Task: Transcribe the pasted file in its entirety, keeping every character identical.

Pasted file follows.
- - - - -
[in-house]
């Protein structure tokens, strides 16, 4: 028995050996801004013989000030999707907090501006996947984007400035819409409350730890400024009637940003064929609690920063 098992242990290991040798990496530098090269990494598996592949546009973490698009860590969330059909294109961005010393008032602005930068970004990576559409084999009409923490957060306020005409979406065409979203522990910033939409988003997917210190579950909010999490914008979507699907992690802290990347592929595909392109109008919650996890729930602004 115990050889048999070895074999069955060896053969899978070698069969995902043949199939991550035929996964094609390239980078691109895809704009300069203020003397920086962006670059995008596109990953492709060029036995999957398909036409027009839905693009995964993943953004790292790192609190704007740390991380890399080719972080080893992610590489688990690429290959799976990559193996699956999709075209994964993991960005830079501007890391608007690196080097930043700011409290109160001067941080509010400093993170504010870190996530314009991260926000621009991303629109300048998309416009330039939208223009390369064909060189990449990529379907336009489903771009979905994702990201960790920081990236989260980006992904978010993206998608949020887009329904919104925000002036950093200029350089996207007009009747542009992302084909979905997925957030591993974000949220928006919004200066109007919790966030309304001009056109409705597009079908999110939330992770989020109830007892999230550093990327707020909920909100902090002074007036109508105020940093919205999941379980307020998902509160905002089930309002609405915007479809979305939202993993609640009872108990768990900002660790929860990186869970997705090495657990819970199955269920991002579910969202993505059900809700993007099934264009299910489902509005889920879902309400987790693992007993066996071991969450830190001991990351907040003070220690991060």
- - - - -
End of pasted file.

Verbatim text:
[in-house]
């Protein structure tokens, strides 16, 4: 028995050996801004013989000030999707907090501006996947984007400035819409409350730890400024009637940003064929609690920063 098992242990290991040798990496530098090269990494598996592949546009973490698009860590969330059909294109961005010393008032602005930068970004990576559409084999009409923490957060306020005409979406065409979203522990910033939409988003997917210190579950909010999490914008979507699907992690802290990347592929595909392109109008919650996890729930602004 115990050889048999070895074999069955060896053969899978070698069969995902043949199939991550035929996964094609390239980078691109895809704009300069203020003397920086962006670059995008596109990953492709060029036995999957398909036409027009839905693009995964993943953004790292790192609190704007740390991380890399080719972080080893992610590489688990690429290959799976990559193996699956999709075209994964993991960005830079501007890391608007690196080097930043700011409290109160001067941080509010400093993170504010870190996530314009991260926000621009991303629109300048998309416009330039939208223009390369064909060189990449990529379907336009489903771009979905994702990201960790920081990236989260980006992904978010993206998608949020887009329904919104925000002036950093200029350089996207007009009747542009992302084909979905997925957030591993974000949220928006919004200066109007919790966030309304001009056109409705597009079908999110939330992770989020109830007892999230550093990327707020909920909100902090002074007036109508105020940093919205999941379980307020998902509160905002089930309002609405915007479809979305939202993993609640009872108990768990900002660790929860990186869970997705090495657990819970199955269920991002579910969202993505059900809700993007099934264009299910489902509005889920879902309400987790693992007993066996071991969450830190001991990351907040003070220690991060």